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The Future for Photographers

CJ Chilvers
CJ Chilvers
1 min read

Ben Brooks argues the iPhone will continue to displace activities normally performed by photographers:

"More and more, and with every new iteration of iPhone, many of the most basic photography tips are becoming built in to the single most popular camera in the world. What else could the iPhone automate?
Does this take away art from photography? No, hardly, but it does raise the level of skill one needs to be a photographic artist. The iPhone can’t set the stage, pose models, or move itself to the correct angle, but once there, it likely won’t matter who is taking the picture — or if the photographer actually even triggers the shutter — to get a solid photo. The bar for being a pro photographer is now no longer being able to take a solid photo, but being able to take a stunning photo."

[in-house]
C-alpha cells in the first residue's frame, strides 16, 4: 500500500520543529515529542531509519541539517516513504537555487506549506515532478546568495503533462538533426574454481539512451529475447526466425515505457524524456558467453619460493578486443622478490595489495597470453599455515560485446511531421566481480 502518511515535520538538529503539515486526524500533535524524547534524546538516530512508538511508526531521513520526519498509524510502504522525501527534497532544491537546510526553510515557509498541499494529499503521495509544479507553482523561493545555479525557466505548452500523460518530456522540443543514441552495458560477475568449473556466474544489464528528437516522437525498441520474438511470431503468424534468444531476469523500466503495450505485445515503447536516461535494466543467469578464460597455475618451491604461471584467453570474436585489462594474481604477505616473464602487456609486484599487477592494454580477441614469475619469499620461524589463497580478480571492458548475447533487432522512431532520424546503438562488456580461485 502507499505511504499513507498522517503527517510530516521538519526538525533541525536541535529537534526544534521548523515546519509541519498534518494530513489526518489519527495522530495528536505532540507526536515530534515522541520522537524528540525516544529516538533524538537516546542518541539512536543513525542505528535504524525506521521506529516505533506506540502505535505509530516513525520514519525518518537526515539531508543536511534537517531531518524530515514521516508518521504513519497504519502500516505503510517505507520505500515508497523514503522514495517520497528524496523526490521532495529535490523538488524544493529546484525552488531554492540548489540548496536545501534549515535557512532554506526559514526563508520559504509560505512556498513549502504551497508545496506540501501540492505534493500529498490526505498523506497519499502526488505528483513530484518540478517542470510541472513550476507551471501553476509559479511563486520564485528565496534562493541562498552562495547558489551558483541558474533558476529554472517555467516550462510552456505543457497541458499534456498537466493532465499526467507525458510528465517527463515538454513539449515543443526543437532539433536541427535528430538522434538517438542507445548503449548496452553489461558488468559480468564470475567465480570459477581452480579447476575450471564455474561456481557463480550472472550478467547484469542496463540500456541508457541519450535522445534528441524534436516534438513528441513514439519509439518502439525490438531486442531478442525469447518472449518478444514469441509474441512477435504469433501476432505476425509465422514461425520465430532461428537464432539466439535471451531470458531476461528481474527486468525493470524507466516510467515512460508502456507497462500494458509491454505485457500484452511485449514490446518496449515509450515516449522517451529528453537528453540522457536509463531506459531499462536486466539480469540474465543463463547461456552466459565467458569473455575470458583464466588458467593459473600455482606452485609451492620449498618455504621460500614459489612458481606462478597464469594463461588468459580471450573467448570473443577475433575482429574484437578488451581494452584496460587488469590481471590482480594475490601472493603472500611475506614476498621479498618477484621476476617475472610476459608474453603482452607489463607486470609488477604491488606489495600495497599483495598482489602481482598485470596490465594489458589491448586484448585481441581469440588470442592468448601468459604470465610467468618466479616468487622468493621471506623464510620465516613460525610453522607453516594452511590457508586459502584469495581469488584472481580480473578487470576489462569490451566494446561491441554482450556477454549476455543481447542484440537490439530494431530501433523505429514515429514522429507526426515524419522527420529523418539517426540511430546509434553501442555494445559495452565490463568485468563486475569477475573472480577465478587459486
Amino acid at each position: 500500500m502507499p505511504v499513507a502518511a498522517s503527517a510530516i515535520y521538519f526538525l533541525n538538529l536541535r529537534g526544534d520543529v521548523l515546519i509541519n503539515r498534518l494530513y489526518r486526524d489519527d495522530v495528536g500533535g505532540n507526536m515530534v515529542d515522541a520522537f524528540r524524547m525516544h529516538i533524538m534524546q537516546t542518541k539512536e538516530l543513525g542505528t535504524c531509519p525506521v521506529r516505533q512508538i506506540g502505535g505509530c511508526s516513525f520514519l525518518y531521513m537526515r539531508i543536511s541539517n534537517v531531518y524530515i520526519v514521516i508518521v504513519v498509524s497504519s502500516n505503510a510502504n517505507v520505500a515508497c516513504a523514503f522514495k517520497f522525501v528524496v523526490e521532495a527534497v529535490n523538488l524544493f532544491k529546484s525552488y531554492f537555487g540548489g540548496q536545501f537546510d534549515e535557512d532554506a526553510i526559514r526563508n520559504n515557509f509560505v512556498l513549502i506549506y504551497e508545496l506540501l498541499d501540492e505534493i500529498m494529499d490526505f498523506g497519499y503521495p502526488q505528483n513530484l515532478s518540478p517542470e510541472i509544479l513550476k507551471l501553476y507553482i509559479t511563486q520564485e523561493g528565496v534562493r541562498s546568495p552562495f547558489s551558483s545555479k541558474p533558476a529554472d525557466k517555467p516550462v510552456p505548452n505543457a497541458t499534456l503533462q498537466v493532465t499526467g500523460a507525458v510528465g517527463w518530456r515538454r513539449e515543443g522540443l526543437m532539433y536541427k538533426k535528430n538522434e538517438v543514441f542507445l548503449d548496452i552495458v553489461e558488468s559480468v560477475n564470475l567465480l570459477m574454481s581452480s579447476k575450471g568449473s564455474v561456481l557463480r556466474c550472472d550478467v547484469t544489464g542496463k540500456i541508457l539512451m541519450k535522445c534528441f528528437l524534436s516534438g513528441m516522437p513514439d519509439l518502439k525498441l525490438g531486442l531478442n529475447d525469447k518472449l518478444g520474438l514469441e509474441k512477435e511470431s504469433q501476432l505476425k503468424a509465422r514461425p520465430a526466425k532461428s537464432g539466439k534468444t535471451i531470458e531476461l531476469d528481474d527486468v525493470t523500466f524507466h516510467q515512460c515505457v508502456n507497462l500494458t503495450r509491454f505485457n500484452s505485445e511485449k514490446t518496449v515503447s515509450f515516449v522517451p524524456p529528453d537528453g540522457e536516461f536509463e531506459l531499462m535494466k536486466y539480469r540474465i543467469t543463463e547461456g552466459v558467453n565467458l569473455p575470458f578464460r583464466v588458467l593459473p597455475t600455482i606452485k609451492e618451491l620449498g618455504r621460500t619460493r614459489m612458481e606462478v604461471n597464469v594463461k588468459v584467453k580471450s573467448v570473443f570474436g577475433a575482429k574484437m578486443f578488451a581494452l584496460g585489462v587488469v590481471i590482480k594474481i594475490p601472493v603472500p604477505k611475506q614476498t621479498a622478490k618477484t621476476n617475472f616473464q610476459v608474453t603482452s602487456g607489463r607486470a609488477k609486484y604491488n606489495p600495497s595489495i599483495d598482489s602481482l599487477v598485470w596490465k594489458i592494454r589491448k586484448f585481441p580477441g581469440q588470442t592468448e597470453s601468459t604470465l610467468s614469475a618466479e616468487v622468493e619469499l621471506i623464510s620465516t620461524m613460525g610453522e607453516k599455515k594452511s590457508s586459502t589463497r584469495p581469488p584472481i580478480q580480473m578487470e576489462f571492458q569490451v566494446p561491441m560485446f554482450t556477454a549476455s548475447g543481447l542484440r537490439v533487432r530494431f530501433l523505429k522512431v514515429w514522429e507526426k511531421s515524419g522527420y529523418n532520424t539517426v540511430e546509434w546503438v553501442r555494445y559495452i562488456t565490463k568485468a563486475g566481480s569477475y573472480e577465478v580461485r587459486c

I'd go even further. It won't be enough to make stunning photos for long either. And it won't stop at the iPhone.

This is why I harp on storytelling and personally-fulfilling photos. These things will remain scarce and valuable. Storytelling will be the primary focus for professionals, because humans are hardwired for thinking in narratives. Photojournalists and advertising photographers shouldn't have a tough transition to this approach.

Personally-fulfilling (hobby and family) photos are a bit trickier. It involves admitting that the ROI for all the time, money and energy you invest in photography will be in the form of contentment, not money. This is where 99.99% of us will be for the rest of the foreseeable future.